As always, more essay-like analysis that was intended to be more like a few sentences…sorry. Only one more section after this chapter- ‘Bones’.
Continuation from previous chapter twenty two analysis. Click here.
~The Analysis (23)~
- 312- “The smell of his mother’s baking had sneaked up the stairs and into Ray’s room where he and Ruth lay”- ‘sneaked’ creates a tender atmosphere, it didn’t take over the room, only came slowly and subtly into it. Homely atmosphere, as if the pair should feel at home where they are- at home together. Stereotypical mother- baking.
- “A bit of moonlight feel across the floor from the window where I had…followed it….Ruth’s bag”- gothic motif- as if it were a supernatural signal, Susie communicating with him, telling him to read the journal. Spooky way to lead Ray to the book, signifies that what the book holds is equally as sinister and mysterious.
- “…stared into the throats of the bright yellow flowers” 313- seems to be a recurring personification- describing nouns in the natural world to have throats, and (like the sink hole) perhaps stomachs too- as if they have their own personality, or are a full representation of something else that does (e.g. Susie)
- “I knew they were meant to be there, the four of them together, alone” 314- sense of unity which juxtaposes the initial explosion of the family. Susie seems to be loosing her childish desires to be a part of the family, and instead is watching from the outside- accepting the family as a whole without her. Suggests she is growing mentally, even if not able to physically.
- 314 “The cruelty was in his absence”- emphasises Ruana’s lonliness. She felt his absence was ‘cruel’ suggesting an almost physical pain from the emotion. The fact he was ‘ghost-like’ when he was there suggests a lack of connection between the two. There is no warmth and no emotion, just a suggestion of a being- shows Ruana seems emotionally deprived as well as just lonely.
- Significance of the thought of divorce when cutting apples:
Apples and apple blossoms are ideal symbols of love, youth, beauty and happiness- everything Ruana once was but perhaps feels she no longer is- she desires appreciation and presence. She wants a new beginning.
- “Her Abigail…her strange Abigail”- 316- nominations become more familiar- shows how the family is changing, becoming closer, more understanding. Throughout the novel there seems to be the message of overcoming the flaws of others, learning to love them (e.g. Jack learning to love Abigail’s weakness). Lynn has learned to love her ‘strange’ daughter. Susie appreciates her grandmother’s flaw as solely a quirk of her personality- “now I saw that drinking was a part of what made her who she was”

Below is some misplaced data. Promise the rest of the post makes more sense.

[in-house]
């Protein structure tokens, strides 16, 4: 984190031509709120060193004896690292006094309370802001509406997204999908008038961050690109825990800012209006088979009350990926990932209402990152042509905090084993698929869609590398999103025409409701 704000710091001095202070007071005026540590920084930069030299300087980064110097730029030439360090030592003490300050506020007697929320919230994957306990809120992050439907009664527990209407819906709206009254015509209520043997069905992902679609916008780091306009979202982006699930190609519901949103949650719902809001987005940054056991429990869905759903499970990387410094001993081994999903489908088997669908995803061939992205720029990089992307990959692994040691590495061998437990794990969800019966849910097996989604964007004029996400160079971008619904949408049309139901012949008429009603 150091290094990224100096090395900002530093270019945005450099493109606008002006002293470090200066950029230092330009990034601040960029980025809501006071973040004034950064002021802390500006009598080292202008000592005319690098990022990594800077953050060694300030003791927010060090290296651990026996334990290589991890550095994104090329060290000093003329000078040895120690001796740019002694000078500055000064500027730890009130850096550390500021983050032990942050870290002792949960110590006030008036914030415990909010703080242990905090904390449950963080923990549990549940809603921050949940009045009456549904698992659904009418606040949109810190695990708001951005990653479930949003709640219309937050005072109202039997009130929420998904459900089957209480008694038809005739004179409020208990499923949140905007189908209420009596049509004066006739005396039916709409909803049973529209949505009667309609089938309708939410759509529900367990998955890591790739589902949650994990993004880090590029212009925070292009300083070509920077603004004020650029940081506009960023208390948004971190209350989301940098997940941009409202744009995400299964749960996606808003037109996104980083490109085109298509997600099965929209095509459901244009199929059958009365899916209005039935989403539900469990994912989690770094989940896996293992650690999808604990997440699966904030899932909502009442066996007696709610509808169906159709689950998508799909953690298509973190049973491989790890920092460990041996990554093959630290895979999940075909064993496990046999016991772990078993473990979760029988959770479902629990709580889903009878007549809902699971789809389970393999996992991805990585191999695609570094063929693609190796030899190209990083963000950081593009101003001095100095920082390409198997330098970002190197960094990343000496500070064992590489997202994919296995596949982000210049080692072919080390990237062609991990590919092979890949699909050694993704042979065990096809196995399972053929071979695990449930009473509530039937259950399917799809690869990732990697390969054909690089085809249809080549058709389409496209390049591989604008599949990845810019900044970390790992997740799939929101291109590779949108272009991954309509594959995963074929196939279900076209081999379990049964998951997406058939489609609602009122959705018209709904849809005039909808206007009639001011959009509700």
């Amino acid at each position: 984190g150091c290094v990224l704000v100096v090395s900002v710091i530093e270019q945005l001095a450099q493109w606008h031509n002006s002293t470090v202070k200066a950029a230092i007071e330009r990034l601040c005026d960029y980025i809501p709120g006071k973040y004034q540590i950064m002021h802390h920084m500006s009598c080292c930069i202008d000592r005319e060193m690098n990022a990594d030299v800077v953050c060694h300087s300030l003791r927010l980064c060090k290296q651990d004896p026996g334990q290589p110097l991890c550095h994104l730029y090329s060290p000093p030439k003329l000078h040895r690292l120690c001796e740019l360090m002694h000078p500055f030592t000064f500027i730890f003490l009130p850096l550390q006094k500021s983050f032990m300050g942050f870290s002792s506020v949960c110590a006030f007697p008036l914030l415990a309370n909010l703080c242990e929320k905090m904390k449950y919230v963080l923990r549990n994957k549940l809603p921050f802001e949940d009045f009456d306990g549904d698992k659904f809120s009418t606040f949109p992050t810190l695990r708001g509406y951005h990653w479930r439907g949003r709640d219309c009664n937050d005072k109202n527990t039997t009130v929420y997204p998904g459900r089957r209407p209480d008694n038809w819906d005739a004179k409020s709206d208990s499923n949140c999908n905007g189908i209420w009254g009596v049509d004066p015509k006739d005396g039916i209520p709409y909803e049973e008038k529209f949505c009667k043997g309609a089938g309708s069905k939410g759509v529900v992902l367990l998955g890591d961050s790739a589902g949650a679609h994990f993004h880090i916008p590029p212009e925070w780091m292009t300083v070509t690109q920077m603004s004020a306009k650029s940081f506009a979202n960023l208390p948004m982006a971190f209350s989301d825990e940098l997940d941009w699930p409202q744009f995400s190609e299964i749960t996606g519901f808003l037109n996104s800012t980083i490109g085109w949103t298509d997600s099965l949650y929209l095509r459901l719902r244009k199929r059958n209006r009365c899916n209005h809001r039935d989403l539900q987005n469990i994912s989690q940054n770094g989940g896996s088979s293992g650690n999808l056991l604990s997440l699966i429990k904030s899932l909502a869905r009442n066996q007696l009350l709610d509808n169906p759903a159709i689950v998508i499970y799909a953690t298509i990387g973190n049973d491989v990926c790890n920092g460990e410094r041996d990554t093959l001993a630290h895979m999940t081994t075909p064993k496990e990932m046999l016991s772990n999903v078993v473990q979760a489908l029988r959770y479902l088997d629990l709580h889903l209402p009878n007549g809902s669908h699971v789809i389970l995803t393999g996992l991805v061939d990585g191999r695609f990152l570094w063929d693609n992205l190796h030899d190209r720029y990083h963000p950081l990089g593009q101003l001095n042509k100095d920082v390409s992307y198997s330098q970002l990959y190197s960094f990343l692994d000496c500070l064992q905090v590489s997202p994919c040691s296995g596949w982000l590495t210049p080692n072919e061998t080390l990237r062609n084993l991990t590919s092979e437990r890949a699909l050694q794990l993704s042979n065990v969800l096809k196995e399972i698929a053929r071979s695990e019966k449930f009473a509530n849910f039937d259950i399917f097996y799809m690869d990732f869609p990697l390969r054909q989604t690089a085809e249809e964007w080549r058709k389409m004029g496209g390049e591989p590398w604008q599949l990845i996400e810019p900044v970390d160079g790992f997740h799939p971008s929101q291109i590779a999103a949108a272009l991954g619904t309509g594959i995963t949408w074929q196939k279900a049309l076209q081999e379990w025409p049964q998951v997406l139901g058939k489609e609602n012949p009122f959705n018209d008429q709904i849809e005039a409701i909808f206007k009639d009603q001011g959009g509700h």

- “He banged. And he banged and he banged and he banged” 317- repetition (onomatopoeic) emphasises the sheer level of noise- it seems as though the house is the loudest it has been in years- the most alive. The family us regaining life.
- “…as if she were standing at the edge of the Pacific”- recurring motif of water and oceans- but this time the character is referred to as being on the edge of the ocean, not within it. Sense of regaining control- she is on the edge of wilderness but not wondering into it. Progress.
- Significance of Susie’s room being ‘lavender’ which matches the colour Harvey’s house was repainted after he moved out?- as if Susie is encapsulating him now just as she did his house (in a manner of speaking)?
- 318 “wildlife photographer, had captured a woman”- strange that Susie would refer to her mother as ‘a’ woman (indefinite article)- shows an appreciation for the side of her mother that she didn’t know, or never got to understand. Shows that she accepts this fact, that she still doesn’t really know her mother.
- “Her mother was solid if she was drunk, solid if she was vein”- again, shows an acceptance for the flaws of others. Accepting what she can’t change, and can’t run away from.
- “Spotting a man through the window…”‘It’s Ray…'”- shows a definite development- Ray has gone form boy to man, Ruth from a ‘girl haunted’ to a ‘woman’. Emphasises Bildungsroman nature of novel.